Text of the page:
Over the past several months, U.S.-EU economic relations have at best been static, if not uncertain and wobbly. Now, the EU’s weak reaction to China’s World Trade Organization claim demanding treatment as a market economy — with the resulting potential reduction of measures against dumped imports — emerges as a very serious strain on the trans-Atlantic relationship.

The latest development comes after the Transatlantic Trade and Investment Partnership (T-TIP) talks stalled last year in part due to domestic European politics and are now on hold under the new U.S. administration. Bilateral dialogues like the Transatlantic Economic Counsel were dormant during the T-TIP negotiations and do not show much sign of life. The U.S. and the EU often used multilateral or plurilateral negotiations to foster engagement, but none are active. Both economies now seem more interested in pursuing agreements with other countries.

Now, the situation could worsen due to one of the largest trade issues involving China. The issue concerns how antidumping duties are calculated to address dumped imports from China. For most exporting countries, the duties are generally calculated based on that country’s own prices and costs. However, the U.S., EU and many other economies long recognized that this would not work for China because China’s economy is heavily distorted by government intervention.

This resulted in China being treated as what is known as a “non-market economy,” using costs and prices from other market-based countries to determine antidumping duties for Chinese products.

The need to do this was recognized when China joined the WTO in 2001. The Accession Protocol allowing China to join the WTO specifically permitted China to be treated as a non-market economy, while requiring China to reform its economy with the goal of ultimately losing this designation. While a portion of this provision in China’s Accession Protocol expired last December, the remainder, which allows the U.S. and the EU to continue to treat China as a non-market economy, is still in force.

The problem is that China has now brought a WTO claim to insist that it be treated the same as market economies. Although China initially asked for WTO consultations with both the U.S. and the EU, China chose to have the EU case proceed more quickly, in an apparent move to isolate the EU.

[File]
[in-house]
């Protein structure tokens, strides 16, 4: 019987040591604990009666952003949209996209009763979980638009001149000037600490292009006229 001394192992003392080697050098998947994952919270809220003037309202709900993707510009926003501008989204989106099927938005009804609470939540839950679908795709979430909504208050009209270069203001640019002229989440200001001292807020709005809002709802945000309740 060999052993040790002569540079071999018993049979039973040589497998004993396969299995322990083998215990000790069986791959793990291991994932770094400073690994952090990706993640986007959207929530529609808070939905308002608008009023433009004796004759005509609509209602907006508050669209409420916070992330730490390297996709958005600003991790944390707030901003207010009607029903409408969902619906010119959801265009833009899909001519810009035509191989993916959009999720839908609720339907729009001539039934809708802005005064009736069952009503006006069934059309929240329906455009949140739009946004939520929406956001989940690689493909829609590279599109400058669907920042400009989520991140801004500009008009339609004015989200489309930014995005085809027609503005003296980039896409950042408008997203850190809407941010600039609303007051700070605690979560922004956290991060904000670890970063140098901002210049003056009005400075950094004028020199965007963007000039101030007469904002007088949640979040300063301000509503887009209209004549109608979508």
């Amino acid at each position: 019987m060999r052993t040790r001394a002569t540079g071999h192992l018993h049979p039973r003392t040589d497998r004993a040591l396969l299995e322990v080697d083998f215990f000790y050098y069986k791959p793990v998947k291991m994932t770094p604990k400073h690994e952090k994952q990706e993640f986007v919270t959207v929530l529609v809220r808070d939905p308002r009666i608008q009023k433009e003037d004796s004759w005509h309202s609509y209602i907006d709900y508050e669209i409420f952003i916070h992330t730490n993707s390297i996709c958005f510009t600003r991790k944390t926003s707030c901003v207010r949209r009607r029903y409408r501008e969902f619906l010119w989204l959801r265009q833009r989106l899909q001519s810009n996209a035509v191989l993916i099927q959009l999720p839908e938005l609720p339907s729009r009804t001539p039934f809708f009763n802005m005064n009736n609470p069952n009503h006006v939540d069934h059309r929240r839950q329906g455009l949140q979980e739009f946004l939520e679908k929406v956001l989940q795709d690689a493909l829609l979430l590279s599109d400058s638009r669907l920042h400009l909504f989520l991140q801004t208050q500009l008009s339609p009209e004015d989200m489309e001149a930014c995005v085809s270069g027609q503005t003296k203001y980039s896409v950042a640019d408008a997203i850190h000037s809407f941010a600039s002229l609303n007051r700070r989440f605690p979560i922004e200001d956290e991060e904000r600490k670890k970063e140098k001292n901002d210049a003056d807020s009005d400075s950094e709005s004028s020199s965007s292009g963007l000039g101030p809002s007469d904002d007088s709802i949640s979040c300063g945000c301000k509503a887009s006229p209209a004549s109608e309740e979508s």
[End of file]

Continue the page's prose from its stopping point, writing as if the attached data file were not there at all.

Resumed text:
Separately, last year the European Commission introduced a proposed change to EU law that could significantly alter how the EU calculates antidumping duties for China. The proposal was recently considered by the European Council with some amendments and is now before the EU Parliament.

Meanwhile, in the United States, both the White House and Congress strongly agree that China should continue to be treated as a non-market economy. This consensus is based on the fact that the Chinese economy remains significantly distorted due to government intervention, that China meets the U.S. statutory criteria for being a non-market economy and that this treatment continues to be allowed by China’s WTO Accession Protocol.

It is notable that this position is held by both Republicans and Democrats in the Congress. The Republican and Democratic leaders of the House and Senate committees responsible for trade sent a letter to President Trump urging, among other things, that China continue to be treated as a non-market economy.

With this view in mind, it is not surprising that there is broad concern in Washington, D.C. about what direction the EU should take at the WTO on the China non-market economy issue. The worry is that the EU will not vigorously defend itself and coordinate with the U.S., like the U.S. and the EU have in past WTO cases involving China.

An adverse outcome could then influence further WTO determinations and therefore directly affect trade defense measures in the U.S. and other major trading partners. There is also concern about the European Commission’s proposed changes to EU antidumping law.

Some argue that the proposal would weaken the ability of the EU to defend against unfairly-priced Chinese imports and that it needlessly abandons the authority given by the WTO to treat China as a non-market economy. Unfortunately, this is consistent with a less-than-vigorous defense against China’s claim at the WTO, which could also explain why China has proceeded first only against the EU.

The EU should keep these concerns in mind as it considers its way forward on this issue. An approach that weakens the EU — and therefore other WTO Members’ — ability to treat China as a non-market economy would clearly affect the view of trade sceptics in the White House and Congress about the U.S.-EU economic relationship.

Perhaps more importantly, it could also influence the view of those who traditionally support trade and fostering the U.S.-EU economic relationship, particularly in Congress. Given the state of U.S.-EU economic relations, this is something decisionmakers on both sides of the Atlantic have to worry about.


The op-ed was initially published on The Hill.